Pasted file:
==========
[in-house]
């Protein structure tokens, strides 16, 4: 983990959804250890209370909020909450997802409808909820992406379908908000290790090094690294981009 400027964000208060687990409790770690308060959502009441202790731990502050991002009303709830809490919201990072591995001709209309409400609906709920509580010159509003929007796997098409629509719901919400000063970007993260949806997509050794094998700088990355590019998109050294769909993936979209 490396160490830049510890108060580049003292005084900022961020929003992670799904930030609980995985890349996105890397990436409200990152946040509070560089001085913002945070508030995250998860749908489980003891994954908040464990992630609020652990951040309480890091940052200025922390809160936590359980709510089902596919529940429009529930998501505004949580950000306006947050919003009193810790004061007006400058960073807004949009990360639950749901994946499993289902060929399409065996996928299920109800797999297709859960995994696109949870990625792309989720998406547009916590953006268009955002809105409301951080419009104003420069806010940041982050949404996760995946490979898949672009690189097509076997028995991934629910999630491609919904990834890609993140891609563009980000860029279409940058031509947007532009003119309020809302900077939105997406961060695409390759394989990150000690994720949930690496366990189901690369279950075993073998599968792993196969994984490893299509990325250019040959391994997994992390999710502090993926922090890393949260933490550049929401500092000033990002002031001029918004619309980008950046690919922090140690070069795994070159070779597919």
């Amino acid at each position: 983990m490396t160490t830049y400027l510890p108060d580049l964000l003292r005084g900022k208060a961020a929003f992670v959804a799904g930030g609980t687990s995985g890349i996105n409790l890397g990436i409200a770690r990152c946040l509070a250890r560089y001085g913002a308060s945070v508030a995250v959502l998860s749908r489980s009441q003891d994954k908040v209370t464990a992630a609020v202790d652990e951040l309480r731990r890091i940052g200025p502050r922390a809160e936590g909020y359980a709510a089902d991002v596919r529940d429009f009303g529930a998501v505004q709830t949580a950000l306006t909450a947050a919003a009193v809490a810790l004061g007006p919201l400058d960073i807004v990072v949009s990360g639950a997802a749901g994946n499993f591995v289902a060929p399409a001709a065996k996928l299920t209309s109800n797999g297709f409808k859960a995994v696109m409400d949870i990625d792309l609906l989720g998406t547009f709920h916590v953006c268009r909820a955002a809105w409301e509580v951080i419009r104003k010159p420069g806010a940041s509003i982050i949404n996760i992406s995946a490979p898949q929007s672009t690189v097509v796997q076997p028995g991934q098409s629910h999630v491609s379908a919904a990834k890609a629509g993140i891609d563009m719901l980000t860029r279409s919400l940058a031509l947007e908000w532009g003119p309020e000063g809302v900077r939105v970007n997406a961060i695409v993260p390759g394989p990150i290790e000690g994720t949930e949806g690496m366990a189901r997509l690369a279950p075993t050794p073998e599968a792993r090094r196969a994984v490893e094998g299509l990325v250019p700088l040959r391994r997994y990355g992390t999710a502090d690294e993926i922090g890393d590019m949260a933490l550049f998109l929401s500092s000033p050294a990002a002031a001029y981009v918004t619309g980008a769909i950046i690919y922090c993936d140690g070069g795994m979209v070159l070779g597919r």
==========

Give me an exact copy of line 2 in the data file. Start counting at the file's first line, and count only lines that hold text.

């Protein structure tokens, strides 16, 4: 983990959804250890209370909020909450997802409808909820992406379908908000290790090094690294981009 400027964000208060687990409790770690308060959502009441202790731990502050991002009303709830809490919201990072591995001709209309409400609906709920509580010159509003929007796997098409629509719901919400000063970007993260949806997509050794094998700088990355590019998109050294769909993936979209 490396160490830049510890108060580049003292005084900022961020929003992670799904930030609980995985890349996105890397990436409200990152946040509070560089001085913002945070508030995250998860749908489980003891994954908040464990992630609020652990951040309480890091940052200025922390809160936590359980709510089902596919529940429009529930998501505004949580950000306006947050919003009193810790004061007006400058960073807004949009990360639950749901994946499993289902060929399409065996996928299920109800797999297709859960995994696109949870990625792309989720998406547009916590953006268009955002809105409301951080419009104003420069806010940041982050949404996760995946490979898949672009690189097509076997028995991934629910999630491609919904990834890609993140891609563009980000860029279409940058031509947007532009003119309020809302900077939105997406961060695409390759394989990150000690994720949930690496366990189901690369279950075993073998599968792993196969994984490893299509990325250019040959391994997994992390999710502090993926922090890393949260933490550049929401500092000033990002002031001029918004619309980008950046690919922090140690070069795994070159070779597919």